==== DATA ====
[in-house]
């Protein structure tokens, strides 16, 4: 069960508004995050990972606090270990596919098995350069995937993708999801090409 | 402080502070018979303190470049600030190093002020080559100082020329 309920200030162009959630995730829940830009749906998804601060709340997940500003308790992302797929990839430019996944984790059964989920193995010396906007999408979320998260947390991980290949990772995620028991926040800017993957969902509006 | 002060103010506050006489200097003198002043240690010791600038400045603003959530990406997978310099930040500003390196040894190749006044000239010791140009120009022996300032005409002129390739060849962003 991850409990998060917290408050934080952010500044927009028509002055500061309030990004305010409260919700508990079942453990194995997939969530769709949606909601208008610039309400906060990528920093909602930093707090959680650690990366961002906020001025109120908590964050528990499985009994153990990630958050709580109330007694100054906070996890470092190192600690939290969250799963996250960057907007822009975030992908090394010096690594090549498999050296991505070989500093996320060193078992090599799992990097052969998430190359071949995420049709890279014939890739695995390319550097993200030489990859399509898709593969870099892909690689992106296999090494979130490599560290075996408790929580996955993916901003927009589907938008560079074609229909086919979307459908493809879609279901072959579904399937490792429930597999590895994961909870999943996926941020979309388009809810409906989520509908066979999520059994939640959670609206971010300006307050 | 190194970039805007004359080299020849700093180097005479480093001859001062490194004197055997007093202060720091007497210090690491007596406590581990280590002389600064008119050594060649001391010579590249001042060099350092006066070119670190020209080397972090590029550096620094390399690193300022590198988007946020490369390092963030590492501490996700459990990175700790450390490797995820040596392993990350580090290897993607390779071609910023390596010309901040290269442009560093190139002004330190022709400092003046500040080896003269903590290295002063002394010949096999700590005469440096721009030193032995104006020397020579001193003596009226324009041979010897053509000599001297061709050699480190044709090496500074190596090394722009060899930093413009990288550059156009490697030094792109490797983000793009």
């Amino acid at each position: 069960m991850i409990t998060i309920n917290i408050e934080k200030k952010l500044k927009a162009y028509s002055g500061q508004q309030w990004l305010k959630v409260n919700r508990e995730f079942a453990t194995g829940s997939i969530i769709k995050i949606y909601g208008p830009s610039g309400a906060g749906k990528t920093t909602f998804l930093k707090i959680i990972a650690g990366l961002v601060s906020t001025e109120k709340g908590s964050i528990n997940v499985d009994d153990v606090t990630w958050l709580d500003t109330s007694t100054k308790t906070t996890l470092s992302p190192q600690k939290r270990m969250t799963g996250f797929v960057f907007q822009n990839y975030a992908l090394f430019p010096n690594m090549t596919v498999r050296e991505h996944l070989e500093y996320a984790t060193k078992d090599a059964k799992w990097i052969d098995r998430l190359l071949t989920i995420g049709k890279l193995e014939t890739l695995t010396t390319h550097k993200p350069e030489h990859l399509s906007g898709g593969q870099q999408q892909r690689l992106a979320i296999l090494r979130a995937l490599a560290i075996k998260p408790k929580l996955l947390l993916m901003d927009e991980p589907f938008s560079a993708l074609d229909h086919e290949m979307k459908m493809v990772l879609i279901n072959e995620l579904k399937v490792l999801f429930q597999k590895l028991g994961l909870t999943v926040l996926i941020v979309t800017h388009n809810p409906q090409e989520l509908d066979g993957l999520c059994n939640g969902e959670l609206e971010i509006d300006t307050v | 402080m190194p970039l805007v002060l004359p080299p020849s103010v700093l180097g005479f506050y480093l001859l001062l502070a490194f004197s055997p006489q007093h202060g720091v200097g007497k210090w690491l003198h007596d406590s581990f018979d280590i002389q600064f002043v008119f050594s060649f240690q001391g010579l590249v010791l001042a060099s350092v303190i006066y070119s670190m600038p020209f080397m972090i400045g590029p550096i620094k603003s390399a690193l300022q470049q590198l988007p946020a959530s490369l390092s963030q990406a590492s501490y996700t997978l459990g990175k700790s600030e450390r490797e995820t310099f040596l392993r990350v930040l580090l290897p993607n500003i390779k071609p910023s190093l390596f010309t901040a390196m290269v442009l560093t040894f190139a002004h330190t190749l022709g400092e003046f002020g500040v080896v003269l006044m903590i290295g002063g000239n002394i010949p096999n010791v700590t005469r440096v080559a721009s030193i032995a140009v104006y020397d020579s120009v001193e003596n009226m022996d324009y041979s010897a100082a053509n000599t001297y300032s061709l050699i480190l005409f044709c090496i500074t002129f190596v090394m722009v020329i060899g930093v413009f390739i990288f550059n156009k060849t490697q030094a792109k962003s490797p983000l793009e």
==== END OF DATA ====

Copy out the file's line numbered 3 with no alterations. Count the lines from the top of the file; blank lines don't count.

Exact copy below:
């Amino acid at each position: 069960m991850i409990t998060i309920n917290i408050e934080k200030k952010l500044k927009a162009y028509s002055g500061q508004q309030w990004l305010k959630v409260n919700r508990e995730f079942a453990t194995g829940s997939i969530i769709k995050i949606y909601g208008p830009s610039g309400a906060g749906k990528t920093t909602f998804l930093k707090i959680i990972a650690g990366l961002v601060s906020t001025e109120k709340g908590s964050i528990n997940v499985d009994d153990v606090t990630w958050l709580d500003t109330s007694t100054k308790t906070t996890l470092s992302p190192q600690k939290r270990m969250t799963g996250f797929v960057f907007q822009n990839y975030a992908l090394f430019p010096n690594m090549t596919v498999r050296e991505h996944l070989e500093y996320a984790t060193k078992d090599a059964k799992w990097i052969d098995r998430l190359l071949t989920i995420g049709k890279l193995e014939t890739l695995t010396t390319h550097k993200p350069e030489h990859l399509s906007g898709g593969q870099q999408q892909r690689l992106a979320i296999l090494r979130a995937l490599a560290i075996k998260p408790k929580l996955l947390l993916m901003d927009e991980p589907f938008s560079a993708l074609d229909h086919e290949m979307k459908m493809v990772l879609i279901n072959e995620l579904k399937v490792l999801f429930q597999k590895l028991g994961l909870t999943v926040l996926i941020v979309t800017h388009n809810p409906q090409e989520l509908d066979g993957l999520c059994n939640g969902e959670l609206e971010i509006d300006t307050v | 402080m190194p970039l805007v002060l004359p080299p020849s103010v700093l180097g005479f506050y480093l001859l001062l502070a490194f004197s055997p006489q007093h202060g720091v200097g007497k210090w690491l003198h007596d406590s581990f018979d280590i002389q600064f002043v008119f050594s060649f240690q001391g010579l590249v010791l001042a060099s350092v303190i006066y070119s670190m600038p020209f080397m972090i400045g590029p550096i620094k603003s390399a690193l300022q470049q590198l988007p946020a959530s490369l390092s963030q990406a590492s501490y996700t997978l459990g990175k700790s600030e450390r490797e995820t310099f040596l392993r990350v930040l580090l290897p993607n500003i390779k071609p910023s190093l390596f010309t901040a390196m290269v442009l560093t040894f190139a002004h330190t190749l022709g400092e003046f002020g500040v080896v003269l006044m903590i290295g002063g000239n002394i010949p096999n010791v700590t005469r440096v080559a721009s030193i032995a140009v104006y020397d020579s120009v001193e003596n009226m022996d324009y041979s010897a100082a053509n000599t001297y300032s061709l050699i480190l005409f044709c090496i500074t002129f190596v090394m722009v020329i060899g930093v413009f390739i990288f550059n156009k060849t490697q030094a792109k962003s490797p983000l793009e």